Daniel White, Blog Post 8 – The Struggle of Authenticity

Achieving true objectivity through photographic work is nearly impossible.  Once the camera is there, the scene, the people involved, the situation—it’s altered, it’s different from what it would be like if the camera wasn’t there.  Yes, most of the time it’s such a minuscule change, a very slight difference, but the more people are aware of that their situation or event is being captured or recorded, the more subjectively they’re going to represent themselves based on who is there documenting them or their situation.

I thought of all this after reading pieces of William Couch’s These Are Our Lives and while looking through a bunch of the pictures on the Yale Photogrammar website.  I wonder how many of these pictures are actually “objective” and how many of them are staged.  The idea that all these pictures could be objective really gets me thinking about what the Photogrammar website intends to preserve through archiving these images.

I also thought of the word “authenticity”.  The authenticity of Couch’s stories, the authenticity of the Photogrammar photographs, the authenticity of the work of the Federal Writer’s Project.  Two years ago, during my freshman year, I took the class FOLK 202 (also ENGL 202), Introduction to Folklore.  The class mainly focused on Southern Appalachian folklore and history, but some of the themes and stories we are discussing in class overlap with things we learned about and read in FOLK 202.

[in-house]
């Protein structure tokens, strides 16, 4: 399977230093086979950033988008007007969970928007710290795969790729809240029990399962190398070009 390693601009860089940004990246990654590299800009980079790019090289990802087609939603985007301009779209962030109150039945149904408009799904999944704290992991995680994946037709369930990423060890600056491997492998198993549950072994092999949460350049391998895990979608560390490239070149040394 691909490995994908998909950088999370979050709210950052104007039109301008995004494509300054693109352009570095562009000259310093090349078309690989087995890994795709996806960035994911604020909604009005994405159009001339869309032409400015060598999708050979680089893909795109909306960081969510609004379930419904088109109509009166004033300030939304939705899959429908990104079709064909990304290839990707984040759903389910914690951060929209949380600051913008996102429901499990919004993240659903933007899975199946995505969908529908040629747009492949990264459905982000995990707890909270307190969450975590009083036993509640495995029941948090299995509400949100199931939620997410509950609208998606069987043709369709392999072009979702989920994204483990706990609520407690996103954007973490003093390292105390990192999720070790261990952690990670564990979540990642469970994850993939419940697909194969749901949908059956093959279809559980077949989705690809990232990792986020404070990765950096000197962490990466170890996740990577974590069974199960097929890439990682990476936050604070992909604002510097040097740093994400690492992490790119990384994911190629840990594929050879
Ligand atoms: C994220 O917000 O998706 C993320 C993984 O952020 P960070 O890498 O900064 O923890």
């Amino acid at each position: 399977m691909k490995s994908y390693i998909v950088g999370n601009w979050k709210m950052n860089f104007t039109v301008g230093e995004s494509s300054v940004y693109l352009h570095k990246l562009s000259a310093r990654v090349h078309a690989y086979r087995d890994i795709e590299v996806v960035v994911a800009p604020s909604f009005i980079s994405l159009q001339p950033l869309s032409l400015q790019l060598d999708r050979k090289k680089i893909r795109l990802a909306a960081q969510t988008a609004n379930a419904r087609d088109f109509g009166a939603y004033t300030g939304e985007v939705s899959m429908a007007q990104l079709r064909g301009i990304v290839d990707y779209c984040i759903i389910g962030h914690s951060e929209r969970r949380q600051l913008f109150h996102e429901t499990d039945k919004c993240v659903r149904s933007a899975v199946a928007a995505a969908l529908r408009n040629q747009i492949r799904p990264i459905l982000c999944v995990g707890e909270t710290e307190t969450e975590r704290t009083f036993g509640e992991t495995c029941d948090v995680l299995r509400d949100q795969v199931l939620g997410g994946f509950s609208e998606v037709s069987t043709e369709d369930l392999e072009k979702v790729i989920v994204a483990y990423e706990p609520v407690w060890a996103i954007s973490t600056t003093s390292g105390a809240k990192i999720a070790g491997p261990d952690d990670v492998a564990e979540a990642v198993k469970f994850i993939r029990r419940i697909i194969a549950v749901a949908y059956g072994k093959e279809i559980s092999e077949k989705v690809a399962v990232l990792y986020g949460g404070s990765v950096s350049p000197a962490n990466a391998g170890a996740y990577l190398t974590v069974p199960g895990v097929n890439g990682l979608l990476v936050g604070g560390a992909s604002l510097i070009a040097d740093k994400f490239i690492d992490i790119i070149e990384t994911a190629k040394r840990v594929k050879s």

The main reason I thought back to that class, though, was because we also talked a lot about objectivity and authenticity.  My professor believed that once anything was taken out of its original context, it’s no longer authentic, no matter how hard you try to preserve its original state.  He was mostly talking about physical objects that wind up in museums, but I feel the same goes for these photographs.  As objective as the pictures may have been when they were taken, viewing them now, we’re going to have a different view on them, a different vantage point.  When we see these pictures, we are automatically going to have a completely unique and different reaction to them than we would have if we had actually been alive during the time of the photograph and experienced it for ourselves.  We are so far removed from those photographs that sometimes it’s hard to imagine that we really understand what they are supposed to mean at all.